Genesis Healthcare (NYSE: GEN) recorded another net loss for 2018 in the second quarter, but CEO George Hager stressed that Q2 “was a significant and very positive quarter” for the troubled skilled nursing giant.
Genesis reported a net loss of $39.61 million, or $0.39 per share, for the second quarter of 2018, compared with a net loss of $65.16 million, or $0.70 per share, in the year-ago period. The Kennett Square, Pa.-based operator reported a net loss of $68.5 million for the first quarter.
“While challenges do remain, the trends are clearly improving,” Hager said on the second-quarter earnings call. “The year-over-year census decline is narrowing. The summer months are actually showing some stability in what is typically a seasonally soft period, and we are seeing some improvement in the reimbursement rate environment.”
Positive on PDPM
Hager joined Omega Healthcare Investors (NYSE: OHI) CEO Taylor Pickett and CareTrust REIT (Nasdaq: CTRE) CEO Greg Stapley in expressing optimism about the new Patient-Driven Payment Model (PDPM), which is set to take effect Oct. 1, 2019, and replace the Resident Utilization Group — Version 4 (RUG-IV).
Though Genesis is moving to implement changes to technology platforms, training programs, and operating procedures, Hager stressed that overall, the operator is expecting good things from the coming change.
“Once fully integrated, we believe this new model … will allow us to reduce certain administrative costs, use more cost-efficient therapy modalities such as group and concurrent therapy, and redirect clinical resources to patient care,” he said on the call. “While we are still reviewing the details, and need to build out our model, we continue to view PDPM as an overall positive for Genesis and the industry.”
Earlier this year, Hager told Skilled Nursing News that under RUG-IV, “group and concurrent therapy are significantly undervalued,” as it allows for therapy to provided at a lower cost. Lou Ann Soika, who serves as senior vice president of customer relations and strategic development for the provider’s rehab arm, Genesis Rehab Services (GRS), said at the time that PDPM would allow more flexibility for Genesis’ therapy providers to make recommendations as they see fit.
Genesis has been making changes at GRS to prepare for PDPM, Hager said in response to analyst questions Wednesday. The company has made executive management changes and taken “significant cost out at the overhead level,” in addition to pruning its customer portfolio and focusing the business.
“Obviously PDPM … is not as rehab-centric as the current RUG system,” Hager acknowledged. “And we believe there will be significant changes in how therapy services are provided to skilled nursing contracted customers … There is no question that the top-line of our rehab business will be lower under PDPM, and we’ll see a quarter of that at backend of 2019.”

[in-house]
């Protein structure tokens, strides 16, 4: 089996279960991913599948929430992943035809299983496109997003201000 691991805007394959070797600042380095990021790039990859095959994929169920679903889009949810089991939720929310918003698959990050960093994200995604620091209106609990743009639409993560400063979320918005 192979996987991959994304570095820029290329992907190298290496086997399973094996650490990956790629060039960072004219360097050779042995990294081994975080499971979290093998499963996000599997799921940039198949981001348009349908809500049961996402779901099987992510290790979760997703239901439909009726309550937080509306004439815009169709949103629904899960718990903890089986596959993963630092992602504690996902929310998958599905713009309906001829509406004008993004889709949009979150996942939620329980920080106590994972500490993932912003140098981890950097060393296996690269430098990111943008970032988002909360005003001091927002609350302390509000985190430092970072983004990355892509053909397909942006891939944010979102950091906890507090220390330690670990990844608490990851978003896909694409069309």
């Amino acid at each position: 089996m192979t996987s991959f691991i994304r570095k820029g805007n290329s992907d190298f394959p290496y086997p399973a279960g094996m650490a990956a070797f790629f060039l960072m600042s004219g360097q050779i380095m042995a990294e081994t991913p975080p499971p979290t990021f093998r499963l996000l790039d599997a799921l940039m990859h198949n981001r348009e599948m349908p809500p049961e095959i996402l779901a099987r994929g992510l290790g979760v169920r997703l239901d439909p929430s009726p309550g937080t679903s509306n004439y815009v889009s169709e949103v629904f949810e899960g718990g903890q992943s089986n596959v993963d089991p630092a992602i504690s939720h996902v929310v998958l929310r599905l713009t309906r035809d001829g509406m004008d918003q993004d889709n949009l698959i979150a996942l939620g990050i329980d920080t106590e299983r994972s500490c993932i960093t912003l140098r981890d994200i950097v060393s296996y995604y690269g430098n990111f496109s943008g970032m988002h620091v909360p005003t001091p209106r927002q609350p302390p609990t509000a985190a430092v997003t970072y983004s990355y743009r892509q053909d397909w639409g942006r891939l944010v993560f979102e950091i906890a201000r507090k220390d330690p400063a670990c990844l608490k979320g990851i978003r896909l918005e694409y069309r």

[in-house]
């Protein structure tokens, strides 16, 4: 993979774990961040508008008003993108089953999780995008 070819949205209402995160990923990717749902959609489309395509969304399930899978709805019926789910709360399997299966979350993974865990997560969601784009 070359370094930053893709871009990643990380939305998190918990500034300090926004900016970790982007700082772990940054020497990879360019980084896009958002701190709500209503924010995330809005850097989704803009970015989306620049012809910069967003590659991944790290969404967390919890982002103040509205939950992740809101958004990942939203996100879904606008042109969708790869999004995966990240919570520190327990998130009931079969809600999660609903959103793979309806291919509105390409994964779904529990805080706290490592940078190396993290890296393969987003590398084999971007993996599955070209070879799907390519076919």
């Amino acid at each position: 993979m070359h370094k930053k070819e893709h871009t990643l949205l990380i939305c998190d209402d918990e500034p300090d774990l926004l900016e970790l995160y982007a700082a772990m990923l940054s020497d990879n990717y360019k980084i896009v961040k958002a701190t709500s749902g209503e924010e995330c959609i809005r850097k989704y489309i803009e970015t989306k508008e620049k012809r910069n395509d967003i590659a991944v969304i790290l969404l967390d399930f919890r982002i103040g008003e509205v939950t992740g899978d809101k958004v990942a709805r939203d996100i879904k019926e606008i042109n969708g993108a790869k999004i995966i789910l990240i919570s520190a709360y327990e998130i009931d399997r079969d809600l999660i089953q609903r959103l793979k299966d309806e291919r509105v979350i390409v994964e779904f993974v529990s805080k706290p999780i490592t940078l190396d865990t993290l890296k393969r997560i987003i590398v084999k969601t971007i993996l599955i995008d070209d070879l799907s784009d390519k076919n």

Managed Medicare grows
Operating occupancy in the second quarter was 84.1%, a drop of 50 basis points from the year-ago period. Though skilled nursing occupancy has been on a steady downward drop over the past several quarters, according to data from the National Investment Center for Seniors Housing & Care (NIC), Genesis CFO Tom DiVittorio said there has been a deceleration in the year-over-year occupancy decline.
Medicare mix declined 90 basis points from the 2017 second quarter, while the insurance category — primarily managed Medicare days — increased 10 basis points. Genesis also saw a 4.2% decline in skilled patient admissions, compared with Q2 2017.
“The 4.2% skilled patient admission decline was driven by an 8.5% decline in Medicare admissions, offset by a 70-basis-point increase in managed Medicare admissions,” DiVittorio said.
The numbers seem to bear out the broader trend of Medicare Advantage (MA) expansion: A report from the Kaiser Family Foundation earlier this year found spending on MA almost doubled over the past decade. Genesis did note, however, that the average Medicare and managed Medicare length of stay for patients discharged to home was relatively flat.
There has also been some improvement in Medicaid reimbursement, in addition to the 2.4% Medicare increase from CMS set to take effect later this year. Medicaid rates grew 2.7% this quarter, with states such as New Mexico and Florida delivering strong rate increases, Hager said.
The company’s portfolio optimization strategy was also noted as helping to improve overall results. Genesis expects to sell, divest, or exit the operations of 44 facilities in the second half of the year, after selling or divesting 19 facilities in the first half of 2018.
“We will continue to execute transactions that will return Genesis to our original strategic model that emphasizes strong local market density, in those markets with meaningful acute care and fair relationships, solid demographics, availability of clinical skill and responsible reimbursement systems,” Hager said. “This focused approach will result in more consistent and positive clinical, operating, and financial outcomes.”
Written by Maggie Flynn